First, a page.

Coronary Angioplasty

Coronary angioplasty is a percutaneous coronary intervention. It is used to open the blocked heart arteries. This procedure involves using a balloon to widen the blocked arteries, which enhances blood flow to the heart. The procedure is generally combined with a stent placement procedure to reduce the risk of re-narrowing the arteries. These stents may be coated with drugs (drug-eluting stents) to maintain the opening of the artery.

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  • Preparing for Angioplasty: The patient undergoes a comprehensive examination and medical history before angioplasty. The doctor may also perform a chest X-ray, blood test, and echocardiogram before the procedure. Coronary angiography is also performed to determine the site of the blockage and if it can be removed through angioplasty. Patients should stop blood-thinning medications before the procedure.
  • Procedure for Angioplasty: Angioplasty is done through the arm, groin, and wrist arteries. Generally, the patient does not require anesthesia. However, the doctor may administer sedatives to keep the patient relaxed. The doctor inserts the guidewire into the artery. The doctor injects the contrast dye through the catheter, which assists in the identification of the site of the blockage. The guidewire has a deflated balloon at the tip, which is inflated at the site of the blockage, thereby widening the blocked artery. The balloon is again deflated and removed. Sometimes, the patients also have the stent placed at the site of blockage to prevent re-narrowing of the artery.
  • Caring after Angioplasty: Patients should follow all the instructions of the cardiologists. They should take their medications as prescribed , avoid smoking and drinking alcohol, maintain a healthy lifestyle, keep their weight within healthy limits, manage underlying medical conditions, such as hypertension and hypercholesterolemia, consume healthy food, and manage stress through yoga and meditation.
  • Sleeping after Angiography: The patients should preferably sleep on their backs after angioplasty. It results in appropriate spine, neck, and head alignment and reduces pressure on the chest and heart. Sometimes, the patient may have trouble getting off the bed. In such cases, extra pillows should be used.


Coronary angioplasty is a minimally invasive procedure that involves inserting a thin tube (catheter) with a balloon at the end into narrowed or blocked arteries in the heart. The balloon is inflated to widen the artery and restore proper blood flow.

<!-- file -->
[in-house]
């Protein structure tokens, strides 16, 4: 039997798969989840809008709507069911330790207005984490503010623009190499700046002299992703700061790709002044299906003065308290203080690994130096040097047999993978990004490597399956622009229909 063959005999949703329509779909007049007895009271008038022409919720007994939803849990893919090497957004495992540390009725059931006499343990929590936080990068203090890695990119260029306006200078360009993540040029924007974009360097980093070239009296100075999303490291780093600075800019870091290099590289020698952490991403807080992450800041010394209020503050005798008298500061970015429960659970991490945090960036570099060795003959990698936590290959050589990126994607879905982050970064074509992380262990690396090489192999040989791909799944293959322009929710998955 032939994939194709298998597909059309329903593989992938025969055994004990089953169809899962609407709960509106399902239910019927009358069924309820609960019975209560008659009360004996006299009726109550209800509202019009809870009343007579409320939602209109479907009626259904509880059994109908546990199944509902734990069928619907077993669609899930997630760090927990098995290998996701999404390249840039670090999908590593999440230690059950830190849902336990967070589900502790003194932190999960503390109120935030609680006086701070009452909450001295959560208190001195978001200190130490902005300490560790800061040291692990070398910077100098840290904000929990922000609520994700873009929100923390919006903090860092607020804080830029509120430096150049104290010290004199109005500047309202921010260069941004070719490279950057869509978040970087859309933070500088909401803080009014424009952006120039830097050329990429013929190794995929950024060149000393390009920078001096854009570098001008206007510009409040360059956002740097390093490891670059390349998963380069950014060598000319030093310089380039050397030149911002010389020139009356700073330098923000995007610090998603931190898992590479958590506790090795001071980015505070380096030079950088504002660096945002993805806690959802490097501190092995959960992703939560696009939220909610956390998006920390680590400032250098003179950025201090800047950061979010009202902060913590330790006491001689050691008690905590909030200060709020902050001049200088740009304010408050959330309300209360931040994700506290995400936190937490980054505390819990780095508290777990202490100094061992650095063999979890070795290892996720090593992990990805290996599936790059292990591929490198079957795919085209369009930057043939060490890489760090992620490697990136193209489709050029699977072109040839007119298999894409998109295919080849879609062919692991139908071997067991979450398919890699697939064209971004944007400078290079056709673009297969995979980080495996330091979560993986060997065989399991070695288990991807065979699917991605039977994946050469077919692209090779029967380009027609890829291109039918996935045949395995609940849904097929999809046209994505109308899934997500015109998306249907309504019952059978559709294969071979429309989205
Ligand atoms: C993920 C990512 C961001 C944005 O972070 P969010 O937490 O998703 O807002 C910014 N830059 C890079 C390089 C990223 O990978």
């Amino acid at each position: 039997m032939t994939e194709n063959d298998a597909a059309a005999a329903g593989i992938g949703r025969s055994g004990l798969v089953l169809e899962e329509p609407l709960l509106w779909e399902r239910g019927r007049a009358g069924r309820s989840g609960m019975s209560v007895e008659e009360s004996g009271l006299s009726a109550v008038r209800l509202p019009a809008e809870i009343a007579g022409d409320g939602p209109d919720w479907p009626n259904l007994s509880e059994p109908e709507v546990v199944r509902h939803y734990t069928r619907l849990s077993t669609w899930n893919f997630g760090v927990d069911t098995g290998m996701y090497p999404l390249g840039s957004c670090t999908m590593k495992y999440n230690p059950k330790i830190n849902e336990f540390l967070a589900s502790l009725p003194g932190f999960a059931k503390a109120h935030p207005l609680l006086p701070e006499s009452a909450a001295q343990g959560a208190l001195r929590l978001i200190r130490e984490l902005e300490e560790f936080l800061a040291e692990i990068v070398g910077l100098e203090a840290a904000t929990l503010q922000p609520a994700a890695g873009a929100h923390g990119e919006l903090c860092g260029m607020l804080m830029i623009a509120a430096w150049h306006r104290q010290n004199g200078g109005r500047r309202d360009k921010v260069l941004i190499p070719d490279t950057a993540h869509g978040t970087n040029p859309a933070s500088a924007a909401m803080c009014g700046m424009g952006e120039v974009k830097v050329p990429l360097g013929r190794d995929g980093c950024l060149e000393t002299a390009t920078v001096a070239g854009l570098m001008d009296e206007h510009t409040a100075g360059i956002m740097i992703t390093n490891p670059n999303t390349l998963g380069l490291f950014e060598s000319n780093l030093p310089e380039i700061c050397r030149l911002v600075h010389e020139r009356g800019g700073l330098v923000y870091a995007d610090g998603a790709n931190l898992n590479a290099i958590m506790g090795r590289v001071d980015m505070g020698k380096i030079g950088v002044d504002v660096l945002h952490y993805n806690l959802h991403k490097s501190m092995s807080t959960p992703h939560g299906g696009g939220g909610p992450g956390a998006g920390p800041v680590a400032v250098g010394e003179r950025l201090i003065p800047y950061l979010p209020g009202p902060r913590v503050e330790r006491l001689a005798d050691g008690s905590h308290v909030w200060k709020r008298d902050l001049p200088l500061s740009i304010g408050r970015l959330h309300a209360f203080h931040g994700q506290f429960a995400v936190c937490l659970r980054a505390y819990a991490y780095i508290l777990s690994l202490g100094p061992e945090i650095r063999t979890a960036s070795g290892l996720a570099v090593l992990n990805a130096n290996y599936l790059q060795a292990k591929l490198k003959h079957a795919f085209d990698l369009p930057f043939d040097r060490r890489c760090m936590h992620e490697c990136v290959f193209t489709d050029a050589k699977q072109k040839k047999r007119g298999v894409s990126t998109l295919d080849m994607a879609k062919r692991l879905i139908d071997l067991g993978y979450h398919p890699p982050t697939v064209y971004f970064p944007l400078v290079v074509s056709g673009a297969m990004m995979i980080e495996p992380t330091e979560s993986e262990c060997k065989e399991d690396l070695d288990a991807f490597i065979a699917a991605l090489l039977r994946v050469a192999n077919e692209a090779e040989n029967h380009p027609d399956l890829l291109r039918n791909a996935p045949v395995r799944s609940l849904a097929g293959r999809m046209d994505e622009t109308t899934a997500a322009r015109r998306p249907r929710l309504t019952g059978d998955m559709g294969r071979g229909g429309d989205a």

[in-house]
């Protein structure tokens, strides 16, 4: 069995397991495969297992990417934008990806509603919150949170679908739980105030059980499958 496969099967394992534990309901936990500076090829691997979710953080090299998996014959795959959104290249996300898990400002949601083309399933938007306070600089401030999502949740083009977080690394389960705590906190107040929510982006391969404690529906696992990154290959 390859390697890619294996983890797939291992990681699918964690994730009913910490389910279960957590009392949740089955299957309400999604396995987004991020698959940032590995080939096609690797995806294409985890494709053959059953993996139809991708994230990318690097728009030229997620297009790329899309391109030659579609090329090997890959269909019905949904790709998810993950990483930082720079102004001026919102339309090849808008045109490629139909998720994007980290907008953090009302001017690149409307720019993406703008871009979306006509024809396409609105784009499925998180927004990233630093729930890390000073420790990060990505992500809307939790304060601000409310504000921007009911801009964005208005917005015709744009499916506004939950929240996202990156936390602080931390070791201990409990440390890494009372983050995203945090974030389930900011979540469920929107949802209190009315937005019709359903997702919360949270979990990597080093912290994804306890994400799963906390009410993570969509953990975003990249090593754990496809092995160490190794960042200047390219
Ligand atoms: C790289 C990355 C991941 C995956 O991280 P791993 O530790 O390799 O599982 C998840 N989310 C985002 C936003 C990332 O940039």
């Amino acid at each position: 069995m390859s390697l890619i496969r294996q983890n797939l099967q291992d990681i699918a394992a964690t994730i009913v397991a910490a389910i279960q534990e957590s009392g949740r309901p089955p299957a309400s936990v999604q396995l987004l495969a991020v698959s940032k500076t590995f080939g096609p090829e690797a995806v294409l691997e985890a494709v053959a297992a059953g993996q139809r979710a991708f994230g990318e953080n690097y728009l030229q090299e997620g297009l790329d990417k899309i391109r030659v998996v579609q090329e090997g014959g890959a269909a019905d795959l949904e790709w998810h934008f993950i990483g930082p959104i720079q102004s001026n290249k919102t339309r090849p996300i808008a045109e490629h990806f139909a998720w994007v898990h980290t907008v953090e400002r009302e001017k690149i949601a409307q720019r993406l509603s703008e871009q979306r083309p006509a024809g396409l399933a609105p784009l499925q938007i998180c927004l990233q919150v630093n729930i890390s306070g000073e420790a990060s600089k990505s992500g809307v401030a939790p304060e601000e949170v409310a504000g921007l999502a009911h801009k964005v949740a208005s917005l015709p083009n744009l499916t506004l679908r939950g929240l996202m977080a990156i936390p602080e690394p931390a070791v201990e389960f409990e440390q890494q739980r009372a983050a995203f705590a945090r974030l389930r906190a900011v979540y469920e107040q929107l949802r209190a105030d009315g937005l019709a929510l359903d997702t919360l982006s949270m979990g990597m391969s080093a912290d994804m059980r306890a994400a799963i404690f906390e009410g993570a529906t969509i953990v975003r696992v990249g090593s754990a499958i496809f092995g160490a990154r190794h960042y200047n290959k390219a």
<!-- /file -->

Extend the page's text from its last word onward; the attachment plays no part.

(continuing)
Coronary angioplasty is typically recommended for individuals with narrowed or blocked coronary arteries due to conditions like coronary artery disease (CAD) or unstable angina. It aims to relieve symptoms such as chest pain (angina) and improve blood flow to prevent heart attacks.

In many cases, stents placed during coronary angioplasty can effectively treat blocked arteries without requiring bypass grafting (open-heart surgery). However, this decision ultimately depends on individual circumstances such as multiple blockages, location of blockages, vessel size limitations, or other complex factors best evaluated by your cardiologist or cardiac surgeon.

During the procedure, a thin tube called a catheter is inserted through an artery in your wrist or groin and guided to the blocked artery in your heart. A deflated balloon attached to the catheter is then inflated at the blockage site, pushing aside fatty deposits and widening the artery. In some cases, a stent may be placed to keep the artery open.

Possible complications can include bleeding at the insertion site, damage to blood vessels, allergic reactions contrast dye used during imaging tests, irregular heartbeat (arrhythmia), kidney problems related to dye usage, or rare instances of heart attack during or after surgery.

While both procedures aim for similar outcomes — improving blood flow to the heart — they differ in terms of invasiveness and approach. Coronary angioplasty is a minimally invasive procedure performed by threading a catheter through an artery, while open-heart surgery involves making an incision in the chest to access the heart.

The choice between coronary angioplasty and open-heart surgery depends on various factors such as the extent and severity of blockages, overall health condition, patient preference, and consultation with your healthcare provider. Your doctor will evaluate your specific situation to determine which option is most suitable for you.

Like any medical procedure, there are risks associated with coronary angioplasty; however, it has proven to be generally safe and effective when performed by experienced healthcare professionals under appropriate conditions.

Coronary angioplasty offers several advantages compared to open-heart surgery including:

  • Minimally invasive nature with smaller incisions or even non-surgical options.
  • Shorter recovery time.
  • Reduced risk of complications.
  • Less post-operative pain.

However, it's essential to note that not all cases can be treated with angioplasty alone; some severe blockages may require open-heart surgery for better outcomes.